- Hispanic populations in Michigan grew 34.7% between 2000 and 2010.
- There are now 436,000 Latinos living in Michigan. This is 4.4% of the state’s population.
- There are 29,261 Hispanics living in Grand Rapids. This is a 13% increase from 2000.
- In Kent County, there are 58,437 Hispanic residents, an increase of 45% in 2000.
- There 22,761 Hispanic residents in Ottawa County, a 36% increase from 2000.
- Latinos are now the largest minority group in Kent and Ottawa counties.
Even though Michigan saw a drop in overall population, the rise and continual rise in Hispanic populations should not go unnoticed by local companies and organizations. Considerations about Spanish language and cultural relevance in advertising have typically been given importance under the pretense of how they relate to the traditionally Latino heavy populations in New York, Southern Florida, the Southwest, Texas, and California. Now, the “American Heartland”, will need to heed the call.
With the 2010 statistics from the US Census Bureau, what should businesses and organizations here in Michigan do next?
- For governmental, social, and public service organizations, consider where the Hispanic communities in your region live, work, shop, worship, and entertain. Also, consider building bridges with individuals and other organizations that have earned credibility among local Latino communities.
- For companies and business owners in the private sector, consider the effectiveness of where your advertising and marketing dollars to target Latinos are currently going. If your core Hispanic buying power exists within immigrant communities, consider alternatives to traditional media like print. These communities may have been under-severed in education and literacy.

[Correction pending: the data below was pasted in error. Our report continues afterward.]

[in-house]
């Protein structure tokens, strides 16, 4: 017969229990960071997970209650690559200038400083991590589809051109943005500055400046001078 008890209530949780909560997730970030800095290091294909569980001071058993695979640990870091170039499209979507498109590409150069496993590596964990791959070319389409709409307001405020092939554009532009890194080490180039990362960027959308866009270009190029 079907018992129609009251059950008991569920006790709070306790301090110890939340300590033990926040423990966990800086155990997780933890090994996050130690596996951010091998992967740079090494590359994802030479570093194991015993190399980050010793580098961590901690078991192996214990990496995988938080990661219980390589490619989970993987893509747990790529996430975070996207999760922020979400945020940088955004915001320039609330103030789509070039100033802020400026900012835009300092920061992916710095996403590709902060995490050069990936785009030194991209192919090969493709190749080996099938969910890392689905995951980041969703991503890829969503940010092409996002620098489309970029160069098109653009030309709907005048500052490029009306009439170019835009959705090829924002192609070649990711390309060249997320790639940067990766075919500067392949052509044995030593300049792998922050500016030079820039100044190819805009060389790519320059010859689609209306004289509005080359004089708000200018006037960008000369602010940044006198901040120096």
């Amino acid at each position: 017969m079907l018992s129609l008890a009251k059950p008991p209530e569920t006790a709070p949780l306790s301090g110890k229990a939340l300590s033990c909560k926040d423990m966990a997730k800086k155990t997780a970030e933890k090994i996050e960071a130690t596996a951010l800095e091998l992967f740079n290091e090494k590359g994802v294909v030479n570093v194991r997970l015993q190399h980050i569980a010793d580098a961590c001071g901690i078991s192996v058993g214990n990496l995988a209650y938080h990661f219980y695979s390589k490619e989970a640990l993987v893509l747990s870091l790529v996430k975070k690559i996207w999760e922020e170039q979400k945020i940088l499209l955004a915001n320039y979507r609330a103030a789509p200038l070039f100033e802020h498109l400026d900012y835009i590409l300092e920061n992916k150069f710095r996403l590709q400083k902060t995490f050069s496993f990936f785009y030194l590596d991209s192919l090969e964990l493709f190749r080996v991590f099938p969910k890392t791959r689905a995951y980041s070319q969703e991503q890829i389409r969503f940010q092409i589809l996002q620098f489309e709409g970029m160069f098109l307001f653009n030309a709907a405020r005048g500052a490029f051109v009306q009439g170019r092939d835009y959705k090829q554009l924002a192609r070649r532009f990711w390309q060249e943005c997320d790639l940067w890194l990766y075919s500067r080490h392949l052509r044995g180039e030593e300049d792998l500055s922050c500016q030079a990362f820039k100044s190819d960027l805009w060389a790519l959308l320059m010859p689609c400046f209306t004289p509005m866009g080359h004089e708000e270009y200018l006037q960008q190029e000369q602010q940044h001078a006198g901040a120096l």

- For both, there is a burgeoning generation of young Hispanics that are growing up acculturated, bi-lingual, and English dominant. Another statistic from the 2010 Census found that roughly 1 in 4 children are Latino. Cultural relevance, not language will deliver value for this generation. Look for this trend to continue as this young demographic continues to drive US growth over the next 20 to 30 years.
Some have described this phenomenon as “the browning of America”. Carlos Sanchez, executive director of the West Michigan Hispanic Chamber of Commerce, recently analogized the new Latino growth as a giant wave. “Don’t try to stand against it,” he advised. “When you see it coming, start selling Boogie boards and make some money.”